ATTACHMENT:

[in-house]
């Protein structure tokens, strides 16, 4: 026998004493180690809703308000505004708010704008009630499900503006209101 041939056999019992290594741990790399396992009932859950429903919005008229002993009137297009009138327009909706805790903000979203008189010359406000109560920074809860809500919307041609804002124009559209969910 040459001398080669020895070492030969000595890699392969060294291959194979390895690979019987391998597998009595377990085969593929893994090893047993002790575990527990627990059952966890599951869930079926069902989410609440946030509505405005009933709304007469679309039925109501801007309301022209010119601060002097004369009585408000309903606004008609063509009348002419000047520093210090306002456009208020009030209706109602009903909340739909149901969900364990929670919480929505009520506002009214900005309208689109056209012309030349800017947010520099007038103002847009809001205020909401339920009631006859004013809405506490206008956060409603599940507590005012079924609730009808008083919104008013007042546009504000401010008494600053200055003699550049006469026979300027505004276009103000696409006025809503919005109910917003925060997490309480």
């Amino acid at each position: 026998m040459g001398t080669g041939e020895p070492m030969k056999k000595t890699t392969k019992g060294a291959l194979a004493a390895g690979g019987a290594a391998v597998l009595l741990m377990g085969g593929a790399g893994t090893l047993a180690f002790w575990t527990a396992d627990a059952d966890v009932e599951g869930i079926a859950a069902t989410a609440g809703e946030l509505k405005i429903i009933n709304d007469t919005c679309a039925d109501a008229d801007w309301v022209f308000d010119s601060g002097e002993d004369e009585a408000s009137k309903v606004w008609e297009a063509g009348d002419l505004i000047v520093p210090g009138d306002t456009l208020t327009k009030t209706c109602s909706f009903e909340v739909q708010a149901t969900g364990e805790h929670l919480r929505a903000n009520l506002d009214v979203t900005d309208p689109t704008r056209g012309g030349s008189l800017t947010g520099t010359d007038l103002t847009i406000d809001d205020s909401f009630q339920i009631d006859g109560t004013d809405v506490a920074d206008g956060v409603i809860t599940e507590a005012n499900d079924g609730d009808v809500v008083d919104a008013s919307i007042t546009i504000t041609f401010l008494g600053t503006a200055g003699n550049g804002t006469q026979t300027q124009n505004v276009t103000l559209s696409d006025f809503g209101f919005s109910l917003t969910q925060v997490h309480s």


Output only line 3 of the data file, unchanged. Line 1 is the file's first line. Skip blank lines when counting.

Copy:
């Amino acid at each position: 026998m040459g001398t080669g041939e020895p070492m030969k056999k000595t890699t392969k019992g060294a291959l194979a004493a390895g690979g019987a290594a391998v597998l009595l741990m377990g085969g593929a790399g893994t090893l047993a180690f002790w575990t527990a396992d627990a059952d966890v009932e599951g869930i079926a859950a069902t989410a609440g809703e946030l509505k405005i429903i009933n709304d007469t919005c679309a039925d109501a008229d801007w309301v022209f308000d010119s601060g002097e002993d004369e009585a408000s009137k309903v606004w008609e297009a063509g009348d002419l505004i000047v520093p210090g009138d306002t456009l208020t327009k009030t209706c109602s909706f009903e909340v739909q708010a149901t969900g364990e805790h929670l919480r929505a903000n009520l506002d009214v979203t900005d309208p689109t704008r056209g012309g030349s008189l800017t947010g520099t010359d007038l103002t847009i406000d809001d205020s909401f009630q339920i009631d006859g109560t004013d809405v506490a920074d206008g956060v409603i809860t599940e507590a005012n499900d079924g609730d009808v809500v008083d919104a008013s919307i007042t546009i504000t041609f401010l008494g600053t503006a200055g003699n550049g804002t006469q026979t300027q124009n505004v276009t103000l559209s696409d006025f809503g209101f919005s109910l917003t969910q925060v997490h309480s």